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Jun 3, 2021

Researchers identify how to prevent cancer metastases

Posted by in category: biotech/medical

The published results indicate several possible methods of preventing metastasis: immunotherapy based on interleukin-15, which increases the number of natural killer cells in the tissue; interferon gamma therapy, which maintains the dormant state of the cancer cells; and inhibitors of the mechanism through which the hepatic stellate cells paralyze the natural killer cells. Appropriate therapies already exist for all these approaches, but they still need to be clinically tested.


Metastases can develop in the body even years after apparently successful cancer treatment. They originate from cancer cells that migrated from the original tumor to other organs, and which can lie there inactive for a considerable time. Researchers have now discovered how these “sleeping cells” are kept dormant and how they wake up and form fatal metastases. They have reported their findings in the journal Nature.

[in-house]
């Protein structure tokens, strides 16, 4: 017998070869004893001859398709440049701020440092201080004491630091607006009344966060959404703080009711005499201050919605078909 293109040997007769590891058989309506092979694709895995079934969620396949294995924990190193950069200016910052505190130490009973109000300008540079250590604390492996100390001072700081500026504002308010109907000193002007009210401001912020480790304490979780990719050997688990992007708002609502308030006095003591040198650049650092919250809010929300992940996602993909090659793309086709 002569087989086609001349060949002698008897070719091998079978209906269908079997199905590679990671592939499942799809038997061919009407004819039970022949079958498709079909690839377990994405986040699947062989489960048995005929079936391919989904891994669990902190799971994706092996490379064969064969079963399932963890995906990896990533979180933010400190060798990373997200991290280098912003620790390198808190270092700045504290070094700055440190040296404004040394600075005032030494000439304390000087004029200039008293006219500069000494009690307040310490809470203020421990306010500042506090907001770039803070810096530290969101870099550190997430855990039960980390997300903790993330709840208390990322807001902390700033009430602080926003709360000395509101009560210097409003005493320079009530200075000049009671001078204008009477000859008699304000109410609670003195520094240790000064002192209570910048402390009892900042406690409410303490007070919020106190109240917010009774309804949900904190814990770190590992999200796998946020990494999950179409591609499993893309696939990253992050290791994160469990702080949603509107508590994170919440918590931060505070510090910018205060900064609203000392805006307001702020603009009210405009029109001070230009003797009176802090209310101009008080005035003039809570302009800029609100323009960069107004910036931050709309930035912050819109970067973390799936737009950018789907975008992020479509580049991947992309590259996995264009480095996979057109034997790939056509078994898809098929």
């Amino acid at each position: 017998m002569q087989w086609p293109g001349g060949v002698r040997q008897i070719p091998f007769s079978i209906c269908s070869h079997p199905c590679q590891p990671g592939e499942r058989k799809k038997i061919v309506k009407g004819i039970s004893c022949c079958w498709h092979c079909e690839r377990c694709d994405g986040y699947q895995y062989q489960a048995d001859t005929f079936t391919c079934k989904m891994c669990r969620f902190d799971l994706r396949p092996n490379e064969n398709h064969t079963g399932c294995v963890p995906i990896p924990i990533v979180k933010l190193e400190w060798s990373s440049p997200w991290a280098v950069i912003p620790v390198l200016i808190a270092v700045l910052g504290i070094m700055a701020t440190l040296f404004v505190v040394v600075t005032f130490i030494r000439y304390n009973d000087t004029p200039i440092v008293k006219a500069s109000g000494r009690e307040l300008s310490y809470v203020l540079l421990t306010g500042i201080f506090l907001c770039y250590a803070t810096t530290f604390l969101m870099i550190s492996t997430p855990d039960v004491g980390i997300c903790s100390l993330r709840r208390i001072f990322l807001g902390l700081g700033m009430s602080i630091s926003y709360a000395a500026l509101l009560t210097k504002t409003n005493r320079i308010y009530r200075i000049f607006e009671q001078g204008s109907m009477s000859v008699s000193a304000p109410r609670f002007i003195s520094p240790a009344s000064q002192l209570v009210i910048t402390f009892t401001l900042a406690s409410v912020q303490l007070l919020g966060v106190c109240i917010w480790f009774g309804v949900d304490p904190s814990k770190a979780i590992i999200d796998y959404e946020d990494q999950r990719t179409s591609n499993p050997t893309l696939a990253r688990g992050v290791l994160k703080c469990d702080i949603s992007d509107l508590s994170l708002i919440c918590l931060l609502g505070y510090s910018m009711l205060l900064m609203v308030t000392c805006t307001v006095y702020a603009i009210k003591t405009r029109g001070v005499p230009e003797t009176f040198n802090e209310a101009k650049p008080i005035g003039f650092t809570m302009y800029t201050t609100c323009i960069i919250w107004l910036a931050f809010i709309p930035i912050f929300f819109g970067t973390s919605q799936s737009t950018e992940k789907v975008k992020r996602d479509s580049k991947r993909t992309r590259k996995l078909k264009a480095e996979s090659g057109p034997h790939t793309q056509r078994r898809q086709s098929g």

A tumor can leave behind an ominous legacy in the body: cancer cells can migrate from the tumor to other tissues in the body, where they survive after treatment in a kind of hibernation called dormancy. Currently, cancer medicine relies on monitoring after their initial treatment in order to detect the awakening of these cells to form metastases. One of the biggest questions in cancer research is what exactly causes this transition.

“This dormancy period offers an important therapeutic window in which the number of cancer cells and their heterogeneity are still manageable,” says Professor Mohamed Bentires-Alj, group leader at the Department of Biomedicine at the University of Basel and University Hospital Basel. “Understanding the cellular and underlying tumor dormancy is therefore crucial to preventing the recurrence of cancer.” His team has made an important step in this direction.

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